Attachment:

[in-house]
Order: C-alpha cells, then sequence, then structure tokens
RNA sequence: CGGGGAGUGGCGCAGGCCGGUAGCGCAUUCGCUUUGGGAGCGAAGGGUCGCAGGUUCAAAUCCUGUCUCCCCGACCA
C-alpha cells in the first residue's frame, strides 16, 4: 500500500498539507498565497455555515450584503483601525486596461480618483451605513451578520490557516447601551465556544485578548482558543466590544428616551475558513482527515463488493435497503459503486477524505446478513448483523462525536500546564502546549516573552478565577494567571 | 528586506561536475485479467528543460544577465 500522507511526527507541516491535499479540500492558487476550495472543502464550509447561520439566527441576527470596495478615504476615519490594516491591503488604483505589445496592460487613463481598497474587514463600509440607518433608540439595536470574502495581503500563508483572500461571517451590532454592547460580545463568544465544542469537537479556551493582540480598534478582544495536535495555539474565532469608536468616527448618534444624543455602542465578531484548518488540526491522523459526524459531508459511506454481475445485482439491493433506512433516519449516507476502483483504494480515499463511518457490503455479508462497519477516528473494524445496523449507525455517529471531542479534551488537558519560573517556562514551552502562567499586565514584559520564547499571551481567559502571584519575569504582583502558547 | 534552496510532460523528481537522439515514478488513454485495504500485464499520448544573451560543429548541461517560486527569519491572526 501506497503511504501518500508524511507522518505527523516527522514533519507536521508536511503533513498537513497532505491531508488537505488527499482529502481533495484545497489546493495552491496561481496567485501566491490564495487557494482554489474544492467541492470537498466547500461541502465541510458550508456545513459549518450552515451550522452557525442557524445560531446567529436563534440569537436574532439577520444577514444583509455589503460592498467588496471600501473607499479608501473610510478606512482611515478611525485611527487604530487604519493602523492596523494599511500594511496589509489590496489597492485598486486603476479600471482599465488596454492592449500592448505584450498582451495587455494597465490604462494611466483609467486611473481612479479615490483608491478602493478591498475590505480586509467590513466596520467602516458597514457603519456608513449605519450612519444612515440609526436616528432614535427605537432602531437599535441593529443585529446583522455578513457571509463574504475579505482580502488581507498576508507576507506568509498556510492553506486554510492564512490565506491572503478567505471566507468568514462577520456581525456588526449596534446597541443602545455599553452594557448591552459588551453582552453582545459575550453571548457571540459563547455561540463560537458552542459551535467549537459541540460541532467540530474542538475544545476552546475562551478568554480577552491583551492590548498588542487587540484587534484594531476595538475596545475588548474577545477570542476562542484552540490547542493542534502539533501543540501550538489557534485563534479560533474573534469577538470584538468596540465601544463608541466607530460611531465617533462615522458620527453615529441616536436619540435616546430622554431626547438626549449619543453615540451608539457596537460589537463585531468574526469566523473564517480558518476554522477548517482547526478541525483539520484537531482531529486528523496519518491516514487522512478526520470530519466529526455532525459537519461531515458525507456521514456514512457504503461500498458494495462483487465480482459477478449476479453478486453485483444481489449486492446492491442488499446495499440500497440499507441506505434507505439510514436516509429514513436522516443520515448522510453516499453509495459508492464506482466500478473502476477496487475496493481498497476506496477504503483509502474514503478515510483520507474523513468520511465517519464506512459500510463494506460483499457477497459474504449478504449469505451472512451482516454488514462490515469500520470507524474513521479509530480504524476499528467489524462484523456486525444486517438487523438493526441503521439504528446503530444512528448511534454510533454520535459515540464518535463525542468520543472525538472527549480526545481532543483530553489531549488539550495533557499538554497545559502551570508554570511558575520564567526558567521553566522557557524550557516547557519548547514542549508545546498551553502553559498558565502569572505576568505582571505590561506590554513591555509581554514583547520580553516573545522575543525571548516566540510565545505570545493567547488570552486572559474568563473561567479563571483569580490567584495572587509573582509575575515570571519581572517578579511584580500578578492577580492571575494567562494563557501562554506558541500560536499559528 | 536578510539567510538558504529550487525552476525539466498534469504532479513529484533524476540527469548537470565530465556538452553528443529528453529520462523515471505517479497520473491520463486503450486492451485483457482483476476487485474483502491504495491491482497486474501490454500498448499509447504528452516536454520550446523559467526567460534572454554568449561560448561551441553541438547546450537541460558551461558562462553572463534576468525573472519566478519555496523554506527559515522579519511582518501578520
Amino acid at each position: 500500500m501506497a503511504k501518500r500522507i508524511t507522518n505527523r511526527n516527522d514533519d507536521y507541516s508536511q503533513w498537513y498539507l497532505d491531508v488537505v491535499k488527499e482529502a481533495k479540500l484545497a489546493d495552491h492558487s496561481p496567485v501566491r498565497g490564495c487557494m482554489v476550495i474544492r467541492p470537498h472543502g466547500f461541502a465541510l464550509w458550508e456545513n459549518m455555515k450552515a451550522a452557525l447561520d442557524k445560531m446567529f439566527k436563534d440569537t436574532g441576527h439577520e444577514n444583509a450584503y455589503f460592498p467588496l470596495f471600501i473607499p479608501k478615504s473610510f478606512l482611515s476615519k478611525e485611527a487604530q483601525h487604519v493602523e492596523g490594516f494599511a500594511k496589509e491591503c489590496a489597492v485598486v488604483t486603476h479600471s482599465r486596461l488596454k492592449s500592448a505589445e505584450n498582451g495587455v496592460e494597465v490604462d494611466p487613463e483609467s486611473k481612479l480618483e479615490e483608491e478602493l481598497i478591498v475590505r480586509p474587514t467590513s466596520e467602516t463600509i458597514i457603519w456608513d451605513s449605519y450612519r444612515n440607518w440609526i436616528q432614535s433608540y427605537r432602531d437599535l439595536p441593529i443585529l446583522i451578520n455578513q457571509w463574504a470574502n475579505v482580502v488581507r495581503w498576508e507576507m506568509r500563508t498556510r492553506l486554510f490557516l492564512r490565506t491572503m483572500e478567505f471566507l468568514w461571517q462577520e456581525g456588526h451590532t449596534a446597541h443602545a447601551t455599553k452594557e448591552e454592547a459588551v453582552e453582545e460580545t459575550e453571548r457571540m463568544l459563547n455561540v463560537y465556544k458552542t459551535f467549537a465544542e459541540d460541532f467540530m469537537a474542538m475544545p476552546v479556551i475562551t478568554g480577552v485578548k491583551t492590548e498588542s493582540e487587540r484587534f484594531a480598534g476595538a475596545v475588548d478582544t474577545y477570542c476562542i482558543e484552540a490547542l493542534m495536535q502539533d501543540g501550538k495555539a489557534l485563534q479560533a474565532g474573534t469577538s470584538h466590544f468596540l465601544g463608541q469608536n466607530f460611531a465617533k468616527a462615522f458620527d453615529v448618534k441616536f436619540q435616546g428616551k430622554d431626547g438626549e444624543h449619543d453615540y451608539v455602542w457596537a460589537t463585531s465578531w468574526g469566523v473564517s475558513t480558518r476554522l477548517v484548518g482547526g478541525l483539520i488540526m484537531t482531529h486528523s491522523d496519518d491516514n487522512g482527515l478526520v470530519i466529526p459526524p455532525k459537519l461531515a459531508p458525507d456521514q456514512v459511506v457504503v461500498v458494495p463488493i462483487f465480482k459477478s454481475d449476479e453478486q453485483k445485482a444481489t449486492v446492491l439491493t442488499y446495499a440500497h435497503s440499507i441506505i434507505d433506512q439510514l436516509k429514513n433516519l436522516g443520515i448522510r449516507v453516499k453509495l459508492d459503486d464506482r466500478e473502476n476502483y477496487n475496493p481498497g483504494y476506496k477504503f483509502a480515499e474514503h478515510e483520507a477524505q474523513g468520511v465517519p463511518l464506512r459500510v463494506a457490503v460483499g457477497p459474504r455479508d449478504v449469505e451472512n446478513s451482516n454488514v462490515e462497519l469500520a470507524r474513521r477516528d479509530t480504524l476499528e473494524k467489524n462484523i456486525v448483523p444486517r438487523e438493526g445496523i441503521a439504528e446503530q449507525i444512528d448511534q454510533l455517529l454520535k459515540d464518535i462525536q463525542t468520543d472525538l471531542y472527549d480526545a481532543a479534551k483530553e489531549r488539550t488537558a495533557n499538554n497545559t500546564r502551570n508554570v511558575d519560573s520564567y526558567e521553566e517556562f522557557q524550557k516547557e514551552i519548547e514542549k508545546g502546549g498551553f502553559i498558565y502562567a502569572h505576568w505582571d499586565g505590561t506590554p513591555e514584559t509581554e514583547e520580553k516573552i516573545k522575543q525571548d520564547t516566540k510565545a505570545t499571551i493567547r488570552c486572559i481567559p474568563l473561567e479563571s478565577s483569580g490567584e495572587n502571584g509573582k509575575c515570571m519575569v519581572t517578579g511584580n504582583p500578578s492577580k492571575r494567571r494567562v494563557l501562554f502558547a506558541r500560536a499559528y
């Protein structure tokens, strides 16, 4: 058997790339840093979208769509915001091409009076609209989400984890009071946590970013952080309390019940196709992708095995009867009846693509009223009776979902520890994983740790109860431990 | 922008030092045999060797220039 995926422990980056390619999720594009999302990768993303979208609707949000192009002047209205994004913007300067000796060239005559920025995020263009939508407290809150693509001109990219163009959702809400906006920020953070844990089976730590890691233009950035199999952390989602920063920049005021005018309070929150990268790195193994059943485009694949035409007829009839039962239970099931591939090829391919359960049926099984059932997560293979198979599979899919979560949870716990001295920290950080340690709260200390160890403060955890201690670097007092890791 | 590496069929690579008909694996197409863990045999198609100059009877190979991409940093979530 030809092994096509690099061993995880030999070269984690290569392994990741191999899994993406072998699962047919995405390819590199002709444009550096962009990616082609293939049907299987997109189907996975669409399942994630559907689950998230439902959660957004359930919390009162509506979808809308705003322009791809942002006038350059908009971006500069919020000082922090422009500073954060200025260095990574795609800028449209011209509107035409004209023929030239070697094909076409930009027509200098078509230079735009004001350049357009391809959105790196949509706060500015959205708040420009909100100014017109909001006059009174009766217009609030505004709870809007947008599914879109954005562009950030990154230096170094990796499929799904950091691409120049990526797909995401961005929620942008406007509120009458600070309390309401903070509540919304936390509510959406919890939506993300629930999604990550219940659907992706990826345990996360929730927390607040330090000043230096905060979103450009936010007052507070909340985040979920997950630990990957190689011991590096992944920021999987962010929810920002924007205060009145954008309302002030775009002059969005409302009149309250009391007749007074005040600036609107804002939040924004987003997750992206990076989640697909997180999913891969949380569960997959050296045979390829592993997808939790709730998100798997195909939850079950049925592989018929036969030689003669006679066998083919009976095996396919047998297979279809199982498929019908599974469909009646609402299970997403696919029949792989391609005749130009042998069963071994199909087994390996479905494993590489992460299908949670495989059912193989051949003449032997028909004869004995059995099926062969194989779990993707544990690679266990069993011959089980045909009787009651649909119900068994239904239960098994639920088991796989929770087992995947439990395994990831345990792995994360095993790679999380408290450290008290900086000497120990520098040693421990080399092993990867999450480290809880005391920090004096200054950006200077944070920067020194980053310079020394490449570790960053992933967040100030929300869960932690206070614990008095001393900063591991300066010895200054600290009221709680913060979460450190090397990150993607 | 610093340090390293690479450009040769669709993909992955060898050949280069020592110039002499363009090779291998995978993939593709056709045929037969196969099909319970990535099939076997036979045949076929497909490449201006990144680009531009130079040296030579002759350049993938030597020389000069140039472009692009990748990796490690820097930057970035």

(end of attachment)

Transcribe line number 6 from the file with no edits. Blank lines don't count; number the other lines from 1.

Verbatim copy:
């Protein structure tokens, strides 16, 4: 058997790339840093979208769509915001091409009076609209989400984890009071946590970013952080309390019940196709992708095995009867009846693509009223009776979902520890994983740790109860431990 | 922008030092045999060797220039 995926422990980056390619999720594009999302990768993303979208609707949000192009002047209205994004913007300067000796060239005559920025995020263009939508407290809150693509001109990219163009959702809400906006920020953070844990089976730590890691233009950035199999952390989602920063920049005021005018309070929150990268790195193994059943485009694949035409007829009839039962239970099931591939090829391919359960049926099984059932997560293979198979599979899919979560949870716990001295920290950080340690709260200390160890403060955890201690670097007092890791 | 590496069929690579008909694996197409863990045999198609100059009877190979991409940093979530 030809092994096509690099061993995880030999070269984690290569392994990741191999899994993406072998699962047919995405390819590199002709444009550096962009990616082609293939049907299987997109189907996975669409399942994630559907689950998230439902959660957004359930919390009162509506979808809308705003322009791809942002006038350059908009971006500069919020000082922090422009500073954060200025260095990574795609800028449209011209509107035409004209023929030239070697094909076409930009027509200098078509230079735009004001350049357009391809959105790196949509706060500015959205708040420009909100100014017109909001006059009174009766217009609030505004709870809007947008599914879109954005562009950030990154230096170094990796499929799904950091691409120049990526797909995401961005929620942008406007509120009458600070309390309401903070509540919304936390509510959406919890939506993300629930999604990550219940659907992706990826345990996360929730927390607040330090000043230096905060979103450009936010007052507070909340985040979920997950630990990957190689011991590096992944920021999987962010929810920002924007205060009145954008309302002030775009002059969005409302009149309250009391007749007074005040600036609107804002939040924004987003997750992206990076989640697909997180999913891969949380569960997959050296045979390829592993997808939790709730998100798997195909939850079950049925592989018929036969030689003669006679066998083919009976095996396919047998297979279809199982498929019908599974469909009646609402299970997403696919029949792989391609005749130009042998069963071994199909087994390996479905494993590489992460299908949670495989059912193989051949003449032997028909004869004995059995099926062969194989779990993707544990690679266990069993011959089980045909009787009651649909119900068994239904239960098994639920088991796989929770087992995947439990395994990831345990792995994360095993790679999380408290450290008290900086000497120990520098040693421990080399092993990867999450480290809880005391920090004096200054950006200077944070920067020194980053310079020394490449570790960053992933967040100030929300869960932690206070614990008095001393900063591991300066010895200054600290009221709680913060979460450190090397990150993607 | 610093340090390293690479450009040769669709993909992955060898050949280069020592110039002499363009090779291998995978993939593709056709045929037969196969099909319970990535099939076997036979045949076929497909490449201006990144680009531009130079040296030579002759350049993938030597020389000069140039472009692009990748990796490690820097930057970035």